The Good Book warns that those living in the end times should expect to hear of ‘wars and rumours of wars’ and that ‘nation will rise against nation, kingdom against kingdom.’ It seems there are many kinds of war – cold war, guerrilla war, cyber war, even a kind termed holy war. One type of war that has been recurring in the news, on the international business scene, over the past weeks is the trade war(popularly referred to as the “Trump Trade War”).
In a span of two weeks, the President of the United States of America, Donald Trump, ordered up an array of tariffs against numerous countries, particularly China.
Economists are worried that the world is on the verge of an all-out trade war between the two largest world economies, featuring ‘do-me-I-do-you’ reprisals.
This face-off is bound to feature heated rhetoric and appeals to the World Trade Organization, which may be ill-equipped to respond.
What is a Tariff?
A tariff is a tax placed on imported goods. Tariffs have the effect of reducing purchase of imported goods as they become more expensive. The intention is to induce people to buy local products instead. It is to the end that the local economy is boosted.
What is a Trade War?
In simple terms, a trade war is a situation whereby countries try to damage each other’s trade, typically by the imposition of tariffs or quota restrictions. When one country raises tariffs on imported goods, the other responds in a retaliatory, an-eye-for-an-eye move.
Trump’s tariffs and the threatened retaliation from other countries meet this definition.
Trump’s Tariffs and the Response
President Donald Trump ordered tariffs on $60 billion worth of Chinese goods.
First, they came in form of solar panels.
And then Steel and Aluminum.
In a tit-for-tat-response, China has hit $3 billion of U.S. wine, fruit, steel pipe and other exports with tariffs. The EU, on the other end of the line, warned that it will respond with its own 25 percent tariffs on $3.5 billion of American goods.
Other affected countries are yet to make countermeasures for the steel and aluminium tariffs, which took effect March 23, 2018.
Trump’s tariffs may be described as some sort of protectionism for the purpose of boosting the country’s economy and defending it from foreign competition.
The effect of this is that the price of steel and aluminum will go up in the US because there will be less of these goods coming in from abroad.
The greater demand for local steel will push up its price, thereby increasing profits for American steel makers. Thus, in theory, the imposition of tariffs might actually work.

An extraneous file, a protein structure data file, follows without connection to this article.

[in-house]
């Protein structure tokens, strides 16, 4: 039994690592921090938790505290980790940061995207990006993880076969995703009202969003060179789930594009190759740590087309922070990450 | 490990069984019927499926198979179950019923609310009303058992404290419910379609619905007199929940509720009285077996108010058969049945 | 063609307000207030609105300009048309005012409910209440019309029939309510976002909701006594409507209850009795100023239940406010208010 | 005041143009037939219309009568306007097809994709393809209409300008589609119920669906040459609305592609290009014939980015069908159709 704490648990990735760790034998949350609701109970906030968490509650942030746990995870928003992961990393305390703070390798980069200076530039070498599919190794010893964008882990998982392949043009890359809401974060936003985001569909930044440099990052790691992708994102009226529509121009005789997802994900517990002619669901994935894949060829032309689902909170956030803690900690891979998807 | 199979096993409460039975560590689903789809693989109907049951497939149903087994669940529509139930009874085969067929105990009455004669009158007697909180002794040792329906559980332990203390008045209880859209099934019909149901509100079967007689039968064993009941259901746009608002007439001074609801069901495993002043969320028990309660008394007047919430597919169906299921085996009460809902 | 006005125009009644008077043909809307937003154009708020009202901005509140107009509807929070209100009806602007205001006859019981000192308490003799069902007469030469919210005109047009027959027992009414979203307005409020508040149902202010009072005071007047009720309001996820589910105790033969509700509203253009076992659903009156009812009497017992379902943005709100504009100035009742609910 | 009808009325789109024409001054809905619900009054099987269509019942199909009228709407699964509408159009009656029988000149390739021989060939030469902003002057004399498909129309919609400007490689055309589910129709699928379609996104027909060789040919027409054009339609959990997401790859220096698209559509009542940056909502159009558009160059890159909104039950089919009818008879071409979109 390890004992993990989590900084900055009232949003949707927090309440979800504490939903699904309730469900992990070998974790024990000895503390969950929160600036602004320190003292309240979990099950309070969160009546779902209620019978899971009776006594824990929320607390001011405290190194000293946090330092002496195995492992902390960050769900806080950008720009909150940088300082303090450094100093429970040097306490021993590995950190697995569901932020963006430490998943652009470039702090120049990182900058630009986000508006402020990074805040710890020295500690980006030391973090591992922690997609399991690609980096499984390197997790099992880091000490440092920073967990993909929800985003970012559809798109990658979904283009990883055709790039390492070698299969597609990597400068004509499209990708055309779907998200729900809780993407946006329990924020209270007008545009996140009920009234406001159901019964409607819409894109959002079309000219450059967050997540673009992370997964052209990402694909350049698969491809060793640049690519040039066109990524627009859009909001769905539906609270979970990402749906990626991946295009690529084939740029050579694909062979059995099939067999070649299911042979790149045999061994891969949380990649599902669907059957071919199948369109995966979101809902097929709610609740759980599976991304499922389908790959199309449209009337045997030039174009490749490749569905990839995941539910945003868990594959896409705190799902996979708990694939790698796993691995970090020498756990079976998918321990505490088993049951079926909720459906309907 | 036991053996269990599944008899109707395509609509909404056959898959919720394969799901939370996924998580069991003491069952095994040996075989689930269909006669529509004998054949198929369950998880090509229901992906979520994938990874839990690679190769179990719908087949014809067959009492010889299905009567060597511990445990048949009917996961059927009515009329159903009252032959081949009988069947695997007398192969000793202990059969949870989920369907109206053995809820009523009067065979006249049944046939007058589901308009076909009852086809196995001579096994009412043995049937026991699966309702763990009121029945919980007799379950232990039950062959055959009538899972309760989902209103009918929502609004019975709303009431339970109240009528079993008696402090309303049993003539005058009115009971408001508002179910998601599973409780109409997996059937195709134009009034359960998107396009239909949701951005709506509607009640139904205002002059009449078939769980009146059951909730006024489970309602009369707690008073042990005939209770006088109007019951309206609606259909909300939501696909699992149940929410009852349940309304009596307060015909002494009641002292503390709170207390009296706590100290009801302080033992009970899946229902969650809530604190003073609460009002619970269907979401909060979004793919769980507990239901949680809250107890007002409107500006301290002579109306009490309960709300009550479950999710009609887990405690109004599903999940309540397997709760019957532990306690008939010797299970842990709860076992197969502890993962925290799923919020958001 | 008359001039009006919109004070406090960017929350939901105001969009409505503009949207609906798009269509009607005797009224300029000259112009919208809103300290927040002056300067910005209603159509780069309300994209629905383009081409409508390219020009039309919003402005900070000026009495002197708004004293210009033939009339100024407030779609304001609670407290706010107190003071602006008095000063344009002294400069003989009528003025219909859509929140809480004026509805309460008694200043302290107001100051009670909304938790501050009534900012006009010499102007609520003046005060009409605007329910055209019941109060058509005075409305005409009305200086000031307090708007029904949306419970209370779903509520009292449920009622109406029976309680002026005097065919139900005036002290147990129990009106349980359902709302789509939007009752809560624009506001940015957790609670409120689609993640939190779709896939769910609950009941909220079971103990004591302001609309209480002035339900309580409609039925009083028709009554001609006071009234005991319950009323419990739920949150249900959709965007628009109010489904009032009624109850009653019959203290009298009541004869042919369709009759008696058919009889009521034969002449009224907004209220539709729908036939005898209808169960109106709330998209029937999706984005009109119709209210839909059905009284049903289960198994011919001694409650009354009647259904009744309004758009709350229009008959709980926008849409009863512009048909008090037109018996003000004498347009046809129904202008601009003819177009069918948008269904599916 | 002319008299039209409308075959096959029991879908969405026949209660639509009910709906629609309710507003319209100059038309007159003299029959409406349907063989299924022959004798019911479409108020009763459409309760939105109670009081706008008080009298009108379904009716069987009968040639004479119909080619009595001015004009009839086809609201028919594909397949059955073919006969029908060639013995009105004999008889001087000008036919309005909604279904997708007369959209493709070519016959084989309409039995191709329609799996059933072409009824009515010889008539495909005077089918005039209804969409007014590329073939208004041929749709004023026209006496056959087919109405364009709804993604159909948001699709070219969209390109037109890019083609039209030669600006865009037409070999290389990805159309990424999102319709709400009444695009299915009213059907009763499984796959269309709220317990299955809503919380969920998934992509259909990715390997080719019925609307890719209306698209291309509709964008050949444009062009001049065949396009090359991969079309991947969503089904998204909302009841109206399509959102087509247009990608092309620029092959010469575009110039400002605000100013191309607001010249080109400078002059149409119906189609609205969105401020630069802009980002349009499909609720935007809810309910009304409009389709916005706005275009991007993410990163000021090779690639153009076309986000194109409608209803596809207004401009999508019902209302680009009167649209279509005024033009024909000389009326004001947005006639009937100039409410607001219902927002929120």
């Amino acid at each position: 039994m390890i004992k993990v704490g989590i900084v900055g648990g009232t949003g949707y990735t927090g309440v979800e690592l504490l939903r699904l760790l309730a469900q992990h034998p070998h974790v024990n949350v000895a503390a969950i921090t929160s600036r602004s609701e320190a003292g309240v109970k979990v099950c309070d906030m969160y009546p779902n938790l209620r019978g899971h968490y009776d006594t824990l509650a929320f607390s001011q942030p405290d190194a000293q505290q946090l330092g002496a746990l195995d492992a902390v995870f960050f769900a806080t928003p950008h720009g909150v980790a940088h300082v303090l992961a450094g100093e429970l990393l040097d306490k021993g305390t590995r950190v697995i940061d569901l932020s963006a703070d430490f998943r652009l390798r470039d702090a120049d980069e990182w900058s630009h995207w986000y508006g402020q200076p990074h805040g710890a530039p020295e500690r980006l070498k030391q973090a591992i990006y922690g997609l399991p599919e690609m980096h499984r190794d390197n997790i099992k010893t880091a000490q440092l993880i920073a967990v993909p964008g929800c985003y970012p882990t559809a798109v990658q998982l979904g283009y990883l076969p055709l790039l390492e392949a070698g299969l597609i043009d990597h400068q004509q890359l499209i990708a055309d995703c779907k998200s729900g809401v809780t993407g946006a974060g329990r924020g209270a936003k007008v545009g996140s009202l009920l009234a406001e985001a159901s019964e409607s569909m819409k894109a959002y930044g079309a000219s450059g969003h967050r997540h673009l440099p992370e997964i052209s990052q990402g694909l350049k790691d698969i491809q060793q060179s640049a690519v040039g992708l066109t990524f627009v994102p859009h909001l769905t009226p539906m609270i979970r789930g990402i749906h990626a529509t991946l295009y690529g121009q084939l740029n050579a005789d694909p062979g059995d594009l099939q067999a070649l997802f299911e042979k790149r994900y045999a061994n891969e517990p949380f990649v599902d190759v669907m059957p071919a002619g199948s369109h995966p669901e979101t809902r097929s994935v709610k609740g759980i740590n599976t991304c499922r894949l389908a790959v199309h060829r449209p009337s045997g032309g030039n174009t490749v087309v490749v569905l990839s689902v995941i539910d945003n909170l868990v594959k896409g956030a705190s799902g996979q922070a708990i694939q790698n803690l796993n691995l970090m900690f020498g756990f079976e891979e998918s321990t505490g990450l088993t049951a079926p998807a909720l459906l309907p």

However, the tariffs might also mean that manufacturers that make use of these raw materials might have to increase prices for their finished products. That would in turn hurt consumers.
Is free Trade Better?
Free trade is the opposite of protectionism. This implies few tariffs are imposed on imported products, giving people freedom to buy cheaper or better-made products from anywhere in the world.
Free trade has brought products such as cars, iPhones, foods, etc to our homes from everywhere in the world.
Adam Smith, often described as the father of free trade economics, said: ‘It is the maxim of every prudent master of a family never to attempt to make at home what it will cost him to make than to buy.’
Just as it makes sense for a family to ‘trade’ with others for its wellbeing, it makes similar sense for countries to do same. Thus, proponents argue that freer international trade makes more economic sense.
However, that also means that consumers are less likely to buy domestic goods. Thus, while free trade makes some people richer, it makes other people poorer.
Are tariffs the only weapon in trade wars?
One of the simplest ways countries restrict imports from other countries is to place tariffs—a kind of tax—on imports from other nations.
Tariffs make the imports more expensive and reduce the demand for the foreign products. This makes the products produced within the country more competitive and profitable—and, regrettably, more expensive for consumers.
Another weapon is regulation. A country can add regulatory requirements to imports that raise their prices or prevent their import altogether.
Sometimes a country may engage in currency manipulation to make its exports more attractive and imports less attractive.
President Donald Trump has accused China of debasing the value of the Chinese Yuan to make its exports more competitive to foreign markets, particularly that of the U.S. China, of course denied this.
This is worrisome talk between great nations which in its own way is just one more “rumour of war” in our own headlines.
Another common weapon in trade wars is the use of import quotas, in which a country puts a quota on the amount of certain products that can be imported from another country.
Government subsidies also, can be a weapon in trade relations, because subsidized industries in one country can dump their products at below cost in another country, thereby creating an unfair trade advantage.
The availability of all these weapons therefore begs the question how trade wars can end. Indeed, if there’s one thing economists agree on, no one wins a trade war.
Zachaeus Olamide Akanni